• European Restructuring Monitor

    The European Restructuring Monitor has reported on the employment impact of large-scale business restructuring since 2002. This series includes its restructuring-related databases (events, support instruments and legislation) as well as case studies and publications.

  • Challenges and prospects in the EU

    Eurofound’s Flagship report series 'Challenges and prospects in the EU' comprise research reports that contain the key results of multiannual research activities and incorporate findings from different related research projects. Flagship reports are the major output of each of Eurofound’s strategic areas of intervention and have as their objective to contribute to current policy debates.

  • European Company Survey 2019

    Eurofound’s European Company Survey (ECS) maps and analyses company policies and practices which can have an impact on smart, sustainable and inclusive growth, as well as the development of social dialogue in companies. This series consists of outputs from the ECS 2019, the fourth edition of the survey. The survey was first carried out in 2004–2005 as the European Survey on Working Time and Work-Life Balance. 

  • Sectoral social dialogue

    Eurofound's representativness studies are designed to allow the European Commission to identify the ‘management and labour’ whom it must consult under article 154 of the Treaty on the Functioning of the European Union (TFEU). This series consists of studies of the representativeness of employer and worker organisations in various sectors.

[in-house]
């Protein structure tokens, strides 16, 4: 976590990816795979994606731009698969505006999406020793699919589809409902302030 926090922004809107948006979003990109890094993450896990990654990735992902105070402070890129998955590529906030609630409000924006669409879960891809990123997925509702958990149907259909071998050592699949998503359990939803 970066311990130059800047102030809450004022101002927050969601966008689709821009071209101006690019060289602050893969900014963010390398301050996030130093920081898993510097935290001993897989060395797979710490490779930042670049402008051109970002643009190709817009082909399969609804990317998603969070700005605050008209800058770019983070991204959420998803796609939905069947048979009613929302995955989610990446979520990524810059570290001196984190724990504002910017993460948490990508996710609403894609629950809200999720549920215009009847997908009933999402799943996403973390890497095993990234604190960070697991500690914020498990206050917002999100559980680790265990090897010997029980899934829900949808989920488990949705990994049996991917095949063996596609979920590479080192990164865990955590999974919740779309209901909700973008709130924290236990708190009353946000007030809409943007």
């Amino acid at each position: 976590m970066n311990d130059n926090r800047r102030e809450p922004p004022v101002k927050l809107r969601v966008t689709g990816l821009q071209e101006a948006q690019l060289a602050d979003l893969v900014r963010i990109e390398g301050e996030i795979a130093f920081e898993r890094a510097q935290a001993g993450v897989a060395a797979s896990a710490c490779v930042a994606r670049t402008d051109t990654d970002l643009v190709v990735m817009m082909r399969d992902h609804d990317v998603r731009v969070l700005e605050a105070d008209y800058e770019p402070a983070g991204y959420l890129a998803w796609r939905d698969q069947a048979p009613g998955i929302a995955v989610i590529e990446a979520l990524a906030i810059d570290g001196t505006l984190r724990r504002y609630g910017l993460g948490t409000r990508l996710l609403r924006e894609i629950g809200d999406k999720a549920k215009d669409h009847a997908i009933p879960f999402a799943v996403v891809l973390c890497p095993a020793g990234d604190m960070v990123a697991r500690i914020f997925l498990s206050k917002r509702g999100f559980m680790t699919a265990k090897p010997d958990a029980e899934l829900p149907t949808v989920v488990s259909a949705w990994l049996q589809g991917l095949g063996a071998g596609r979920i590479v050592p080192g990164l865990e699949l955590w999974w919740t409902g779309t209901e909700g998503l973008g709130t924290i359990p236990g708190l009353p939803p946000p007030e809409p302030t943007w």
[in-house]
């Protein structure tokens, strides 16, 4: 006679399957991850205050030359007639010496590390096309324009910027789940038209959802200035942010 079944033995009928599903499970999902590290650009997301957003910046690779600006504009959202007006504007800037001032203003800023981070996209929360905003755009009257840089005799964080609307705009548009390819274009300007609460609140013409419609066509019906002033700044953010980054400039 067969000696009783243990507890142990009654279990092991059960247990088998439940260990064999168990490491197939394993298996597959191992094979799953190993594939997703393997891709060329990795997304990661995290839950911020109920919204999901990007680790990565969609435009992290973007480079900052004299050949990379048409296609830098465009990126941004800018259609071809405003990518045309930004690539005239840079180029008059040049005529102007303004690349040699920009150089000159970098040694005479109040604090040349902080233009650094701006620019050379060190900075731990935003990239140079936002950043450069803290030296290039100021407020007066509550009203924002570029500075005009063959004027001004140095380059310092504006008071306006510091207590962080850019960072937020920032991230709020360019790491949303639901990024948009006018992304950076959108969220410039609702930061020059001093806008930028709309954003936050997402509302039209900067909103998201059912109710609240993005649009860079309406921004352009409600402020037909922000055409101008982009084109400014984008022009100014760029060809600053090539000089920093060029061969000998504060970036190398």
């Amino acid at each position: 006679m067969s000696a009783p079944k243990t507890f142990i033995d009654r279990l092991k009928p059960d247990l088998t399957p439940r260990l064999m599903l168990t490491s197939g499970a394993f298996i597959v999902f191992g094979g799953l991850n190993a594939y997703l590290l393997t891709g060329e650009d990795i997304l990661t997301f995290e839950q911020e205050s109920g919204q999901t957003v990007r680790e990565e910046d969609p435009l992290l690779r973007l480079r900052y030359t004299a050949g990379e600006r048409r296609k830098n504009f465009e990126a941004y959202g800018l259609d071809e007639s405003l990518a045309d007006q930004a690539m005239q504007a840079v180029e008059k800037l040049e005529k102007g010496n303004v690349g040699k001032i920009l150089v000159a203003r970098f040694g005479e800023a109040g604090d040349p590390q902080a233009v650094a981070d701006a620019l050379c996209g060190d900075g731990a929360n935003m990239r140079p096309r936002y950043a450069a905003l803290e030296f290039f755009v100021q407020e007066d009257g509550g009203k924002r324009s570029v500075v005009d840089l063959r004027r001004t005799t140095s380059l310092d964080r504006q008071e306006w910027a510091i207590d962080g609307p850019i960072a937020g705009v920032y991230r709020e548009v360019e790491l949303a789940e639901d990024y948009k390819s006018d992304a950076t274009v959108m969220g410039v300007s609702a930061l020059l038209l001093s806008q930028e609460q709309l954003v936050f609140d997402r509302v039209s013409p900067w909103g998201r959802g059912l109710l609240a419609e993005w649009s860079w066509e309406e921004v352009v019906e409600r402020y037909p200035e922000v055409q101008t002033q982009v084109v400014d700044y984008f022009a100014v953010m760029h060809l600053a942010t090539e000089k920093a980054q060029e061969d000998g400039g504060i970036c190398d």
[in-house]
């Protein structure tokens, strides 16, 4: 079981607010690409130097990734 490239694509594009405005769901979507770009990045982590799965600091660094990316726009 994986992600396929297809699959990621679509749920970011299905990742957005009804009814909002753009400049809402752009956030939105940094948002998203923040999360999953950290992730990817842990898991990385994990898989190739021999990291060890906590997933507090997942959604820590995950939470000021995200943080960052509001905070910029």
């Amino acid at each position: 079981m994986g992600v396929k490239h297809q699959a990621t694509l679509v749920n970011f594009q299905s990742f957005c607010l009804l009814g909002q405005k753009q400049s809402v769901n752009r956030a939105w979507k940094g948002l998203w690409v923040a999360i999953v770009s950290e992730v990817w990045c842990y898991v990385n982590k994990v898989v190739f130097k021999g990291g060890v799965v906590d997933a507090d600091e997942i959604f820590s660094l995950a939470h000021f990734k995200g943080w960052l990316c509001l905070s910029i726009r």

• National social partners and policymaking

    This series reports on and updates latest information on the involvement of national social partners in policymaking. The series analyses the involvement of national social partners in the implementation of policy reforms within the framework of social dialogue practices, including their involvement in elaborating the National Reform Programmes (NRPs).

  • New forms of employment

    This series reports on the new forms of employment emerging across Europe that are driven by societal, economic and technological developments and are different from traditional standard or non-standard employment in a number of ways. This series explores what characterises these new employment forms and what implications they have for working conditions and the labour market.

  • European Company Surveys

    The European Company Survey (ECS) is carried out every four to five years since its inception in 2004–2005, with the latest edition in 2019. The survey is designed to provide information on workplace practices to develop and evaluate socioeconomic policy in the EU. It covers issues around work organisation, working time arrangements and work–life balance, flexibility, workplace innovation, employee involvement, human resource management, social dialogue, and most recently also skills use, skills strategies and digitalisation.

Forthcoming publications